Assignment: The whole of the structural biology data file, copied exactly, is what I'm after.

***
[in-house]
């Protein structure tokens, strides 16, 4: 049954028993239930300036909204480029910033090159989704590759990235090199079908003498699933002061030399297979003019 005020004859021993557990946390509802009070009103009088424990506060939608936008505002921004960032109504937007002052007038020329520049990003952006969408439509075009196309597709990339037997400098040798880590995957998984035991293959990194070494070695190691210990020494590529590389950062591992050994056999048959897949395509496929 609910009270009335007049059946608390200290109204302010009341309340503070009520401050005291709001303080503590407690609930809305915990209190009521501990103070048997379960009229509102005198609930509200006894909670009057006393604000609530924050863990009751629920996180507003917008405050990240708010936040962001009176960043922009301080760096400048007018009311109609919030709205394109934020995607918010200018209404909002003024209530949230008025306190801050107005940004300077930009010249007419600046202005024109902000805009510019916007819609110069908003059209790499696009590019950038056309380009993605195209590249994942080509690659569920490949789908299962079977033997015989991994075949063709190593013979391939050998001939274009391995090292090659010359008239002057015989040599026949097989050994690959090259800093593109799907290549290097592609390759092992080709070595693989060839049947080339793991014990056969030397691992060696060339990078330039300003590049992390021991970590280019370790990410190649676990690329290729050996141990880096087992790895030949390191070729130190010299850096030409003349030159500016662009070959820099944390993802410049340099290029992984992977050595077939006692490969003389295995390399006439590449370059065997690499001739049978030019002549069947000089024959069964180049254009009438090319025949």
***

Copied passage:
[in-house]
């Protein structure tokens, strides 16, 4: 049954028993239930300036909204480029910033090159989704590759990235090199079908003498699933002061030399297979003019 005020004859021993557990946390509802009070009103009088424990506060939608936008505002921004960032109504937007002052007038020329520049990003952006969408439509075009196309597709990339037997400098040798880590995957998984035991293959990194070494070695190691210990020494590529590389950062591992050994056999048959897949395509496929 609910009270009335007049059946608390200290109204302010009341309340503070009520401050005291709001303080503590407690609930809305915990209190009521501990103070048997379960009229509102005198609930509200006894909670009057006393604000609530924050863990009751629920996180507003917008405050990240708010936040962001009176960043922009301080760096400048007018009311109609919030709205394109934020995607918010200018209404909002003024209530949230008025306190801050107005940004300077930009010249007419600046202005024109902000805009510019916007819609110069908003059209790499696009590019950038056309380009993605195209590249994942080509690659569920490949789908299962079977033997015989991994075949063709190593013979391939050998001939274009391995090292090659010359008239002057015989040599026949097989050994690959090259800093593109799907290549290097592609390759092992080709070595693989060839049947080339793991014990056969030397691992060696060339990078330039300003590049992390021991970590280019370790990410190649676990690329290729050996141990880096087992790895030949390191070729130190010299850096030409003349030159500016662009070959820099944390993802410049340099290029992984992977050595077939006692490969003389295995390399006439590449370059065997690499001739049978030019002549069947000089024959069964180049254009009438090319025949």